Table 2

Summary of the genetic and epigenetic results in the four classes of CRC

 

LS-MSI

S-MSI

S-MSS

EO-MSS

p value

 

No. of tumors/totala (%)

 

LINE-1 methylation

    

2 × 10−5

 L1 (>60.1 %)

17/69 (25)

15/28 (54)

14/97 (14)

5/23 (22)

 

 L2 (54.1–60 %)

28/69 (40)

7/28 (25)

22/97 (23)

6/23 (26)

 

 L3 (45.8–54 %)

22/69 (32)

6/28 (21)

40/97 (41)

9/23 (39)

 

 L4 (<45.6 %)

2/69 (3)

0/28 (0)

21/97 (22)

3/23 (13)

 

Gene methylation

    

10−12

 Cluster 1

59/71 (83)

6/28 (16)

59/98 (60)

19/23 (83)

 

 Cluster 2

7/71 (10)

3/28 (11)

26/98 (27)

3/23 (13)

 

 Cluster 3

5/71 (7)

19/28 (73)

13/98 (13)

1/23 (4)

 

CIN

0/9 (0)

1/6 (17)

12/16 (75)

3/6 (50)

4.9 × 10−3

TP53 deletion

0/9 (0)

1/6 (17)

6/16 (31)

3/6 (50)

0.10

KRAS mutation

25/58 (43)

0/26 (0)

28/94 (30)

7/23 (30)

1.2 × 10−3

BRAF V600E mutation

0/71 (0)

18/27 (67)

2/93 (2)

0/23 (0)

<10−4

LS-MSI lynch syndrome CRC, S-MSI sporadic MSI CRC, S-MSS sporadic MSS CRC, EO-MSS early onset CRC

aData are not available for all cases in each subset

Univariate survival analysis on the whole series stratified by the four LINE-1 groups demonstrated that LINE-1 hypomethylation was a strong negative prognostic factor, with L4 cluster patients showing a median survival of 35 months compared to 156, 102, and more than 300 months for L3, L2, and L1 clusters, respectively (p = 0.0005; Fig. 2b). Survival analysis focusing specifically on each tumor class confirmed that the L4 cluster was associated with a worse prognosis when considering MSS cancers only (p = 0.028), while a trend toward a significant statistical value was observed when considering LS-MSI CRC only (p = 0.09). The small number of cases belonging to S-MSI and EO-MSS did not allow a survival analysis within these groups.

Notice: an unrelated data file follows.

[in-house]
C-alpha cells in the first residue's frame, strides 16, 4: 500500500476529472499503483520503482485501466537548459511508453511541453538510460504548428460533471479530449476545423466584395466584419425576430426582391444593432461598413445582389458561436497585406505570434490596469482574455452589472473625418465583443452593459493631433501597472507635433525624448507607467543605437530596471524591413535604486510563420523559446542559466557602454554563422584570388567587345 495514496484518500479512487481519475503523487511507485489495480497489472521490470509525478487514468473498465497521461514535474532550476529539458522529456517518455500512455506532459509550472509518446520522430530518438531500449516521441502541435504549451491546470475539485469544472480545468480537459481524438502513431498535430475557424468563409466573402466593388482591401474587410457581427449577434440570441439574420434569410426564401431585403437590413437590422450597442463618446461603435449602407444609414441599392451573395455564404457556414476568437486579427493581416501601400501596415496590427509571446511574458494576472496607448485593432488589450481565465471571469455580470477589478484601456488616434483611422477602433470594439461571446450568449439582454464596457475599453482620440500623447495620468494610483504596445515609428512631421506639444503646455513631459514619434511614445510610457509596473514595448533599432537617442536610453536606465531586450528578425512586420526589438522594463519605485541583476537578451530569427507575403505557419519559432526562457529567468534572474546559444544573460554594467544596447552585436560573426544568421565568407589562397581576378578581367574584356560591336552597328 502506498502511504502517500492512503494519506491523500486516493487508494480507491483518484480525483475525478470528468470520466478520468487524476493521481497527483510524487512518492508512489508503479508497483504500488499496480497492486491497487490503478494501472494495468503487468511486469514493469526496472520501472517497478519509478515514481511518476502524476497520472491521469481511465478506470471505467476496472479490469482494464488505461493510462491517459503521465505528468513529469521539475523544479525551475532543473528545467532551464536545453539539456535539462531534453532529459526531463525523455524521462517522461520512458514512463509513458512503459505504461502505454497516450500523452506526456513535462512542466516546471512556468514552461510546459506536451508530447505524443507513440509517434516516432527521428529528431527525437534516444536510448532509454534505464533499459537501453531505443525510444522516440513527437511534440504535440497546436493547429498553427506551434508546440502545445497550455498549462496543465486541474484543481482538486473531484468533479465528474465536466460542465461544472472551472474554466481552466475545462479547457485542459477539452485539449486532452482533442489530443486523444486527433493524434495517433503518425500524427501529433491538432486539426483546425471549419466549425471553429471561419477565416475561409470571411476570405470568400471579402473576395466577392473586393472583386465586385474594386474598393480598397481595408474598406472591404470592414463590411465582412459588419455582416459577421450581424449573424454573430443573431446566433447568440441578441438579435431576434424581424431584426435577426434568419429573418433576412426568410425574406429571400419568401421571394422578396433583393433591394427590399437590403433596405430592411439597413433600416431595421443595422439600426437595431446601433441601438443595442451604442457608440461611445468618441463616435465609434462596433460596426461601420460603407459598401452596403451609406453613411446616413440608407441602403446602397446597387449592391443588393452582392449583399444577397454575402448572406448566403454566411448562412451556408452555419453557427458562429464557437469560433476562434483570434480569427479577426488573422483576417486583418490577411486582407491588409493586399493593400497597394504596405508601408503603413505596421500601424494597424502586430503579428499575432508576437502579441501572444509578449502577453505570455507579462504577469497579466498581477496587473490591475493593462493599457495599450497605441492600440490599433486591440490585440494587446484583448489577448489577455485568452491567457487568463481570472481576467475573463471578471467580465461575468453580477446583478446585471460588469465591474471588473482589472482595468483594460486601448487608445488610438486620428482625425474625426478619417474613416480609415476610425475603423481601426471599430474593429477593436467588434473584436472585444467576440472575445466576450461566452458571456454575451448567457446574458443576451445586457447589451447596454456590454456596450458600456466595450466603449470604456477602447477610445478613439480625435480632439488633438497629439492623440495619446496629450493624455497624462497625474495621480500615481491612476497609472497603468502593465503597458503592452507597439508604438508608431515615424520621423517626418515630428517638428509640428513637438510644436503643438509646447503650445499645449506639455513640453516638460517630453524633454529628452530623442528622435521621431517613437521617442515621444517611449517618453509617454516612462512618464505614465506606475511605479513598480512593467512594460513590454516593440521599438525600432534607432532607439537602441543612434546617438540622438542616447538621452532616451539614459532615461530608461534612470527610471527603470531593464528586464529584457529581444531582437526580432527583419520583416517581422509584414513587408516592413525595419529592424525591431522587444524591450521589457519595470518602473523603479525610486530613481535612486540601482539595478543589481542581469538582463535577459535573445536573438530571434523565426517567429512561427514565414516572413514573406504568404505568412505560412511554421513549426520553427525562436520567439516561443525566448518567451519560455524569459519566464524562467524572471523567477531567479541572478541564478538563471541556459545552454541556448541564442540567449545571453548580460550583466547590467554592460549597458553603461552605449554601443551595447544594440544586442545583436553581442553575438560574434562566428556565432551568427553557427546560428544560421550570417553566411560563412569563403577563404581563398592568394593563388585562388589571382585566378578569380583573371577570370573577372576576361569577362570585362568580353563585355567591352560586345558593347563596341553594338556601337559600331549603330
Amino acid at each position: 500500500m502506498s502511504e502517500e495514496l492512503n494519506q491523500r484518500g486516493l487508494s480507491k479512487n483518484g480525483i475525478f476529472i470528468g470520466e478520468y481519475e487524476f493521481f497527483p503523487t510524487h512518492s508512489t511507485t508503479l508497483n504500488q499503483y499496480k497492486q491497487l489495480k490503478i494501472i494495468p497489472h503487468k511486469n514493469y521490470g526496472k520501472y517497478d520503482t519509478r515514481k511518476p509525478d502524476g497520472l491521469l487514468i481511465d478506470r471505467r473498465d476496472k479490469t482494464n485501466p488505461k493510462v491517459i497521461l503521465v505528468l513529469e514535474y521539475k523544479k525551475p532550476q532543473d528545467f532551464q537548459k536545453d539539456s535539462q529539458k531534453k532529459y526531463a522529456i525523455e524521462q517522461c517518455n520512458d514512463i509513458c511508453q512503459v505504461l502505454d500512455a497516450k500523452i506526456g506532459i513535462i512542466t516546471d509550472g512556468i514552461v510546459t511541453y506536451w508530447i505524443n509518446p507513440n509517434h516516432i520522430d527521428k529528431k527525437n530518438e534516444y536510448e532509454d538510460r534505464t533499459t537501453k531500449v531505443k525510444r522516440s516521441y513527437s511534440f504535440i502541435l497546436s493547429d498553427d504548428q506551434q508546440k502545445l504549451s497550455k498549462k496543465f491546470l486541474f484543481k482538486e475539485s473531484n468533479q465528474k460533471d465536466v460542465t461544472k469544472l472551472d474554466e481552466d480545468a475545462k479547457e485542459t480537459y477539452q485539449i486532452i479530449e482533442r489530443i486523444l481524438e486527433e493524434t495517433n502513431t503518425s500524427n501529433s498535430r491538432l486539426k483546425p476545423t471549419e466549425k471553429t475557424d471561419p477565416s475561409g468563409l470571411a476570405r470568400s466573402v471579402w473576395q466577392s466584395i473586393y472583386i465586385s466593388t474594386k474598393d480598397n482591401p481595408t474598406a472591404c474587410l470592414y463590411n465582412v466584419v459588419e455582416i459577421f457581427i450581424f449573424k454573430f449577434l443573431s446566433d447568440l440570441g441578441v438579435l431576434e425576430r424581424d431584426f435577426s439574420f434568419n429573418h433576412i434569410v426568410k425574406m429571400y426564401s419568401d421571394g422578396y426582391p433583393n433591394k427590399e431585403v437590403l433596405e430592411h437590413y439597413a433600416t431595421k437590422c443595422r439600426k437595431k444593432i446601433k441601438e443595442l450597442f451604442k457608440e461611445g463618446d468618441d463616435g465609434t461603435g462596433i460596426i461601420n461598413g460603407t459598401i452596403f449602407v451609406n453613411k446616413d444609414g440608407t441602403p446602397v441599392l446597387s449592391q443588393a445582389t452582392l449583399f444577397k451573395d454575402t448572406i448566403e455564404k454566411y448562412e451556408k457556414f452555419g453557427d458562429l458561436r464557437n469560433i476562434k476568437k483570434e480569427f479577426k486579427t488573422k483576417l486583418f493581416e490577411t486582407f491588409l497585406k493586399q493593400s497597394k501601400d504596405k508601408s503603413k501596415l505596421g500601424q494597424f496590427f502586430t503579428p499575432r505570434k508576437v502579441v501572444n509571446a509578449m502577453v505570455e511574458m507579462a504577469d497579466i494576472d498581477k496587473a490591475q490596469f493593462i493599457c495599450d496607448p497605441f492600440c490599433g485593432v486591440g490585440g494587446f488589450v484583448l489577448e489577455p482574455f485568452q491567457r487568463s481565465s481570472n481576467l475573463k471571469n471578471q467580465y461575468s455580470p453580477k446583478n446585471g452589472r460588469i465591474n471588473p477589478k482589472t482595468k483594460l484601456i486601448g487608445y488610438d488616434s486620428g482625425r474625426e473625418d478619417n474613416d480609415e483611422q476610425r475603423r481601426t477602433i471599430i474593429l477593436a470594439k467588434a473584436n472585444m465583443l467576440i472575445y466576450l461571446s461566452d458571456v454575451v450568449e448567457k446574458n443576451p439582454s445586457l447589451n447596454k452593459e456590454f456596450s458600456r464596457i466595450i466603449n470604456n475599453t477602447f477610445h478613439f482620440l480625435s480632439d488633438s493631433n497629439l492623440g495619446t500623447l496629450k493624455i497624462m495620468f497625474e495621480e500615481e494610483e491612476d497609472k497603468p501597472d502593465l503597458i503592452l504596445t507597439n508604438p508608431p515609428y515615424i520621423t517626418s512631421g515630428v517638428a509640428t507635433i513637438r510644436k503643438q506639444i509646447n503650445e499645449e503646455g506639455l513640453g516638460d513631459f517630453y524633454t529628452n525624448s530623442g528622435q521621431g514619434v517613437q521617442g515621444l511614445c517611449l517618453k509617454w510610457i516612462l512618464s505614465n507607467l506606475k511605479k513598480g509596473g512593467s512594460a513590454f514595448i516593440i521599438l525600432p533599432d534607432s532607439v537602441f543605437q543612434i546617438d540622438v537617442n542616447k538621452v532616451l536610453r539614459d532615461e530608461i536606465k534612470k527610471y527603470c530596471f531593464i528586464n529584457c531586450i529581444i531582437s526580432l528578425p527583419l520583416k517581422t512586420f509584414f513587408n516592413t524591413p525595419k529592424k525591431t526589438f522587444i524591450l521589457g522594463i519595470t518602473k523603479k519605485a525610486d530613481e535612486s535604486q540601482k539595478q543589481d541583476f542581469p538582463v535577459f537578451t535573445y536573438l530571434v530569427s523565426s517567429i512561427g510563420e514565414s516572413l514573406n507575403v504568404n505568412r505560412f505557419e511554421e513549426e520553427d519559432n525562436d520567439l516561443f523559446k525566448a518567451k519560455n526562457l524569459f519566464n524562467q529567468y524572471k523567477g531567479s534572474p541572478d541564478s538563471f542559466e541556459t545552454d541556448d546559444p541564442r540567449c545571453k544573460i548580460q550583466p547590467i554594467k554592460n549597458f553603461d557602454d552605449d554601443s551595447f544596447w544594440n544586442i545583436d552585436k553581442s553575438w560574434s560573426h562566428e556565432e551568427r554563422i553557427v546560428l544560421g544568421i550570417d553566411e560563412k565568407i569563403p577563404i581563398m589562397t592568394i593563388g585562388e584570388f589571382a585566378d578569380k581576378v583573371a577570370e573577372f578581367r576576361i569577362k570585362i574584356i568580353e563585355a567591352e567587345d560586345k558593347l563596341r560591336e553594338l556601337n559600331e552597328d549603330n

We also examined correlations of LINE-1 methylation with all the clinico-pathological features of the tumors reported in Table 1, but no significant associations were found. Interestingly, multivariable analysis of survival using the Cox proportional hazards revealed that advanced TNM stage (III and IV) and absence of MSI and LINE-1 hypomethylation (L4 cluster) were independent factors of poor prognosis (p = 0.0018, p = 0.0076 and p = 0.0406, respectively) (Table 3).
Table 3

Multivariable survival analysis

Variable

Hazard ratio

CI 95 %

p value

TNM stage (III–IV vs I–II)

2.39

1.37–4.13

0.0018

MSS vs MSI status

2.59

1.29–5.23

0.0076

LINE-1 hypomethylation (L4 vs L1)

2.44

1.10–5.76

0.0406

Gene methylation profiles

Thirty-eight promoter genes were examined by Methylation-Specific Multiplex Ligation-dependent Probe Amplification (MS-MLPA) in the 220 tumor samples.

LS-MSI and EO-MSS CRCs were characterized by significantly lower levels of gene-specific methylation compared with the remaining CRCs (average methylation percentage was 8.8 % in both EO-MSS and LS-MSI versus 15 and 29 % in S-MSS and S-MSI, respectively; p < 0.0001). As evident from Fig. 3, gene methylation percentage was remarkably higher in S-MSI compared with the other three CRC classes (p < 0.0001) and it was positively correlated with MLH1 methylation (p < 0.0001) and with high levels of LINE-1 methylation (L1 and L2 clusters) (p = 0.006).